This application of the method begins with the assumption that, as seen in Figure 7A, a pig 127 has been introduced at the ballast valve 109 into the vessel 100 and that the vessel 100 has been prepared for use in the manner described above in relation to Figure 3D, except that the vessel 100 is a horizontally oriented helically coiled pipe, and is submerged in the body of liquid L. The coils 101 of the vessel 100 are shown aligned on a horizontal center axis 105. The vessel 100 has ports controlled by a float valve 107 and a ballast valve 109, respectively. As shown, the float valve 107 has been connected by a conduit 111 to a source (not shown) of compressible gas 113 and the ballast valve 109 has been connected through a ballast flow meter 1 15, a flow meter valve 1 19 and a conduit 121 to a source of incompressible ballast medium 1 17. The vessel 100 has been filled with incompressible ballast medium 117 and the pig 127 has been driven by the incompressible ballast medium 117 through the coils 101 of the coiled pipe vessel 100 to the float valve 107 of the vessel 100. The valves 107, 109 and 119 have been closed.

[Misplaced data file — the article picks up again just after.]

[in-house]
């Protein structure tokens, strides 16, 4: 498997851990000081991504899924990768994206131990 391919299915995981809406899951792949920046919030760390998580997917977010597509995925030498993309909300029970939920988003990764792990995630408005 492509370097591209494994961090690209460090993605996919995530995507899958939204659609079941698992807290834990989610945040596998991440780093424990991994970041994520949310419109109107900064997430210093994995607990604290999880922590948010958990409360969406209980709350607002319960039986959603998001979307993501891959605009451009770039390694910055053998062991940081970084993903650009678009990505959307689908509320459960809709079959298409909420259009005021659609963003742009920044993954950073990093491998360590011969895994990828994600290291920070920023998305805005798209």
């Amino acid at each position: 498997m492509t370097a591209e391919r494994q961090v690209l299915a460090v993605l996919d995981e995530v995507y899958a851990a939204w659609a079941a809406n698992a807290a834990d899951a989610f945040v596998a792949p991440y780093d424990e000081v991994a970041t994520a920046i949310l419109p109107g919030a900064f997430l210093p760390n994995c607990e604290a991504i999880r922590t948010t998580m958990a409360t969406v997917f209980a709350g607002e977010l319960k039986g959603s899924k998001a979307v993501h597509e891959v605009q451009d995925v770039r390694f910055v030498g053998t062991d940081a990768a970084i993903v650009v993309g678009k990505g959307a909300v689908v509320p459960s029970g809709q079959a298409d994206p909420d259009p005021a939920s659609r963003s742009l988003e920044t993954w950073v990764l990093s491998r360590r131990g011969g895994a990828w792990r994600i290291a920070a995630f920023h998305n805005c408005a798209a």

Looking at Figure 7B, all three valves 107, 109 and 1 19 have been opened and compressible gas 113 is being pumped through the float valve 107 into the vessel 100, causing evacuation of the ballast medium 117 from the vessel 100 through the ballast valve 109 in a quantity measured by the ballast flow meter 115. Since the ballast medium 1 17 is incompressible, the vessel 100 is divided by the pig 127 into two compartments 123 and 125 of variably complementary volume. The quantity of ballast medium 1 17 remaining in the ballast compartment 115 is the total quantity of ballast medium 117 which filled the vessel 100 in Figure 7A less the quantity of evacuated ballast medium 117 measured by the ballast flow meter 115.